There is a great website which will answer this question (howmanypeopleareinspacerightnow.com) which also has a JSON endpoint. It turns out there are lots of ways of getting this information from Python. Here are three I tried.


Requests calls itself “HTTP for Humans”, and is mostly short and concise, but I need to send some extra headers with the request because of some user-agent filtering on the server.

import requests

url = 'http://www.howmanypeopleareinspacerightnow.com/peopleinspace.json'
headers = {'user-agent': 'space-requestor/0.1'}

response = requests.get(url, headers=headers)

print(response.status_code) # 200
print(response.text) # response body as text

inspacenow = response.json() # response body as JSON object

print(inspacenow["people"][0]["name"]) # 'Peggy Whitson'


urllib3 describes itself as a ‘powerful, sanity-friendly HTTP client’ and it’s more verbose than I’d like for my simple case, but feels like it might scale into a larger application quite well.

import urllib3
import json

url = 'http://www.howmanypeopleareinspacerightnow.com/peopleinspace.json'

http = urllib3.PoolManager()
response = http.request('GET', url)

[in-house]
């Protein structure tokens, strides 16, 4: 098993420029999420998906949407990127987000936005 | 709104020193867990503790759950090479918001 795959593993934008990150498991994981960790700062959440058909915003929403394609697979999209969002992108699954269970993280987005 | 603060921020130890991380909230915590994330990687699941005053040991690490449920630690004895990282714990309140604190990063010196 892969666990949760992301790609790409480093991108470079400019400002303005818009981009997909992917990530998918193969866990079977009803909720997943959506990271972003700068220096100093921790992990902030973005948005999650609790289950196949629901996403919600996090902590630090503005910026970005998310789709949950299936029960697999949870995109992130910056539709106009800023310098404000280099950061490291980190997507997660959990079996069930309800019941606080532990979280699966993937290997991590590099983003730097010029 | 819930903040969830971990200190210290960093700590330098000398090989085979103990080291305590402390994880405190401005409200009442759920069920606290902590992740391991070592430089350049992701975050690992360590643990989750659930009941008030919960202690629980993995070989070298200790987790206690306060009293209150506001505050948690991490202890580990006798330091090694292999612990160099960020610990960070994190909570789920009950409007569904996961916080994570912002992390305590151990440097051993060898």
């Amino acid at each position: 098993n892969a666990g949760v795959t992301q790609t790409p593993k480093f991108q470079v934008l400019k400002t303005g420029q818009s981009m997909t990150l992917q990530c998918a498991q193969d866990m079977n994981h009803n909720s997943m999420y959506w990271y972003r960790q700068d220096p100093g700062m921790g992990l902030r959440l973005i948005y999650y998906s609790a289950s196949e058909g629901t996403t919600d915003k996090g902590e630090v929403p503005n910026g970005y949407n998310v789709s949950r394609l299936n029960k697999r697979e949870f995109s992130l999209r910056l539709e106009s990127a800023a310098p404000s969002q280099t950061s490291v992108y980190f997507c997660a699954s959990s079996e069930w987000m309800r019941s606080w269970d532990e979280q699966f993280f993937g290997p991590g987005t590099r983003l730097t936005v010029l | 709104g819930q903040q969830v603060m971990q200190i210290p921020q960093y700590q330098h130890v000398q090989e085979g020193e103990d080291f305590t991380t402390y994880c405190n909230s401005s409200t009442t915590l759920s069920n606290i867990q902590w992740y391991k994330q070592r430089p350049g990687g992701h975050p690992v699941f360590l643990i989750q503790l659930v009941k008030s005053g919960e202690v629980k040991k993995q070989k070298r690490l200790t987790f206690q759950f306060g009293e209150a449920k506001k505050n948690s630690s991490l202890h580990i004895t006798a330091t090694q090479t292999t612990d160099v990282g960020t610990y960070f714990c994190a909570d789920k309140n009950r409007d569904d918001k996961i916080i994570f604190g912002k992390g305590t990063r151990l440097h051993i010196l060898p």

print(response.status) # 200
print(response.data) # response body as byte string

inspacenow = json.loads(response.data.decode('utf-8')) # response body as JSON object

print(inspacenow["people"][0]["name"]) # Peggy Whitson


Unirest is a collection of eight HTTP client libraries for multiple programming languages, but supporting near-identical request idioms, which makes it easy to use if you are using multiple languages yourself.

Sadly, the Python library, which I’ve used before very happily, does not work with Python3.

If it worked, the main call would have looked something like response = unirest.get(url), which is a brevity I deeply appreciate!


Requests seems very popular, and seems like a good solid choice for HTTP requests in Python3 applications. It’s what I’ll be using for my humans in space monitor!